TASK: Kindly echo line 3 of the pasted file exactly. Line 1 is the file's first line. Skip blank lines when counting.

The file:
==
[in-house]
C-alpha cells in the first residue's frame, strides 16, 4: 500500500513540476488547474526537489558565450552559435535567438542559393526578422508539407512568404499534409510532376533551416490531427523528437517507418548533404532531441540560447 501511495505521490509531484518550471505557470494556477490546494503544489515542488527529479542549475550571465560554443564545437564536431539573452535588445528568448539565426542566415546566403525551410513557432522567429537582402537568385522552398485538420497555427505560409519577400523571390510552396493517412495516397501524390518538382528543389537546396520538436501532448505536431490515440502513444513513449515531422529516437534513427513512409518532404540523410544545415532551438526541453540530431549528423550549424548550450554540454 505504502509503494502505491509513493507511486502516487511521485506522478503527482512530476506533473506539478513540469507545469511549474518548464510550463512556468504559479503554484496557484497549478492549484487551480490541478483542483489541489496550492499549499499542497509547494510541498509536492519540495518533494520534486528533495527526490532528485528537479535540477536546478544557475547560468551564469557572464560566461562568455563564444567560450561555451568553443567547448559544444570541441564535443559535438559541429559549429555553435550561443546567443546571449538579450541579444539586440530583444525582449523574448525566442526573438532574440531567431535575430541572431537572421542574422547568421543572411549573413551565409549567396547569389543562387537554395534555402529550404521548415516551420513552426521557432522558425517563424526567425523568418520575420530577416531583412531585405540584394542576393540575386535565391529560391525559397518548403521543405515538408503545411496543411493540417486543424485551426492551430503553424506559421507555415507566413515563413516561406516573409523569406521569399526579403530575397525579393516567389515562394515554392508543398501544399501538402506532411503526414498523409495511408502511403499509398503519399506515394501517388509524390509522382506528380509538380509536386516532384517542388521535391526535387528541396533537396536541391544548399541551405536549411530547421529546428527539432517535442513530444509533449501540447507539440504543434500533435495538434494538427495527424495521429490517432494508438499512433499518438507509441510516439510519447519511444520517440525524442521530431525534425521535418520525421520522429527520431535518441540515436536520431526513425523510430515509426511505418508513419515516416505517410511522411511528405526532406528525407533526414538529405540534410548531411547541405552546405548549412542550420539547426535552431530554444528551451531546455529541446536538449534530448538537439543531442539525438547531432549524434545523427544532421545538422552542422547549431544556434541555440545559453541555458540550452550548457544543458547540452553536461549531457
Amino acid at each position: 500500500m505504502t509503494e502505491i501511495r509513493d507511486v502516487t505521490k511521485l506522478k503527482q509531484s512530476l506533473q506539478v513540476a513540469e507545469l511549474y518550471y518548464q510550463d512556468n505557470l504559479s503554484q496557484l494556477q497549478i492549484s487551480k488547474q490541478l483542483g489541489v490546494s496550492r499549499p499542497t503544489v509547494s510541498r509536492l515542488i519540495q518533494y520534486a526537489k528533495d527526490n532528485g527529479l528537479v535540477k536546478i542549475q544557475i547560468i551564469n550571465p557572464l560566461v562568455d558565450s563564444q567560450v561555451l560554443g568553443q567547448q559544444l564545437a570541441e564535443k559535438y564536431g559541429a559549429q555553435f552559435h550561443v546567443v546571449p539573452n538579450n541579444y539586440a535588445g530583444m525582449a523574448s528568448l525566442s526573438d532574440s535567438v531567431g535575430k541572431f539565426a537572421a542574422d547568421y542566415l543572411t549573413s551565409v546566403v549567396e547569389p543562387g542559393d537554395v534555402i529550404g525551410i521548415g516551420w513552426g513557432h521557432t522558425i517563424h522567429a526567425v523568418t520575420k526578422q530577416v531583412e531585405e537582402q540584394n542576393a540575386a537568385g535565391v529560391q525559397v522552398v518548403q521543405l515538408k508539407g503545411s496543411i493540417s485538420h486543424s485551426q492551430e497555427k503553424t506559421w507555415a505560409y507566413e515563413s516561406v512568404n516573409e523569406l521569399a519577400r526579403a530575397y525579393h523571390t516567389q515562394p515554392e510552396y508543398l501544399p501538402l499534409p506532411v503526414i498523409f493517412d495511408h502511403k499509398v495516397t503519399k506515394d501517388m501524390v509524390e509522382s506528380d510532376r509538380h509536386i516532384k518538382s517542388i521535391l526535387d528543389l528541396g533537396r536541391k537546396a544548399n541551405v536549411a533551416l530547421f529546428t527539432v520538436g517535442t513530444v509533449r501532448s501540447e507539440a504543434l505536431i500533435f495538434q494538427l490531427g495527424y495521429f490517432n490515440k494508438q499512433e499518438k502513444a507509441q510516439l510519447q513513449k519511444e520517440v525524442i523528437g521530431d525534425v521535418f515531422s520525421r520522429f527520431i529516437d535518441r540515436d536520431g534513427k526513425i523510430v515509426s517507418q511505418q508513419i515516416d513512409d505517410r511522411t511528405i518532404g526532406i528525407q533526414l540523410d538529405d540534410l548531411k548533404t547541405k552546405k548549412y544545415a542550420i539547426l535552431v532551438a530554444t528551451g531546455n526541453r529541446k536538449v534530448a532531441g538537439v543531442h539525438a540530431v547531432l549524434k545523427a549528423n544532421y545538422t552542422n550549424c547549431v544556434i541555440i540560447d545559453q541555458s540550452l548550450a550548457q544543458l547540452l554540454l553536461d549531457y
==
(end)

Amino acid at each position: 500500500m505504502t509503494e502505491i501511495r509513493d507511486v502516487t505521490k511521485l506522478k503527482q509531484s512530476l506533473q506539478v513540476a513540469e507545469l511549474y518550471y518548464q510550463d512556468n505557470l504559479s503554484q496557484l494556477q497549478i492549484s487551480k488547474q490541478l483542483g489541489v490546494s496550492r499549499p499542497t503544489v509547494s510541498r509536492l515542488i519540495q518533494y520534486a526537489k528533495d527526490n532528485g527529479l528537479v535540477k536546478i542549475q544557475i547560468i551564469n550571465p557572464l560566461v562568455d558565450s563564444q567560450v561555451l560554443g568553443q567547448q559544444l564545437a570541441e564535443k559535438y564536431g559541429a559549429q555553435f552559435h550561443v546567443v546571449p539573452n538579450n541579444y539586440a535588445g530583444m525582449a523574448s528568448l525566442s526573438d532574440s535567438v531567431g535575430k541572431f539565426a537572421a542574422d547568421y542566415l543572411t549573413s551565409v546566403v549567396e547569389p543562387g542559393d537554395v534555402i529550404g525551410i521548415g516551420w513552426g513557432h521557432t522558425i517563424h522567429a526567425v523568418t520575420k526578422q530577416v531583412e531585405e537582402q540584394n542576393a540575386a537568385g535565391v529560391q525559397v522552398v518548403q521543405l515538408k508539407g503545411s496543411i493540417s485538420h486543424s485551426q492551430e497555427k503553424t506559421w507555415a505560409y507566413e515563413s516561406v512568404n516573409e523569406l521569399a519577400r526579403a530575397y525579393h523571390t516567389q515562394p515554392e510552396y508543398l501544399p501538402l499534409p506532411v503526414i498523409f493517412d495511408h502511403k499509398v495516397t503519399k506515394d501517388m501524390v509524390e509522382s506528380d510532376r509538380h509536386i516532384k518538382s517542388i521535391l526535387d528543389l528541396g533537396r536541391k537546396a544548399n541551405v536549411a533551416l530547421f529546428t527539432v520538436g517535442t513530444v509533449r501532448s501540447e507539440a504543434l505536431i500533435f495538434q494538427l490531427g495527424y495521429f490517432n490515440k494508438q499512433e499518438k502513444a507509441q510516439l510519447q513513449k519511444e520517440v525524442i523528437g521530431d525534425v521535418f515531422s520525421r520522429f527520431i529516437d535518441r540515436d536520431g534513427k526513425i523510430v515509426s517507418q511505418q508513419i515516416d513512409d505517410r511522411t511528405i518532404g526532406i528525407q533526414l540523410d538529405d540534410l548531411k548533404t547541405k552546405k548549412y544545415a542550420i539547426l535552431v532551438a530554444t528551451g531546455n526541453r529541446k536538449v534530448a532531441g538537439v543531442h539525438a540530431v547531432l549524434k545523427a549528423n544532421y545538422t552542422n550549424c547549431v544556434i541555440i540560447d545559453q541555458s540550452l548550450a550548457q544543458l547540452l554540454l553536461d549531457y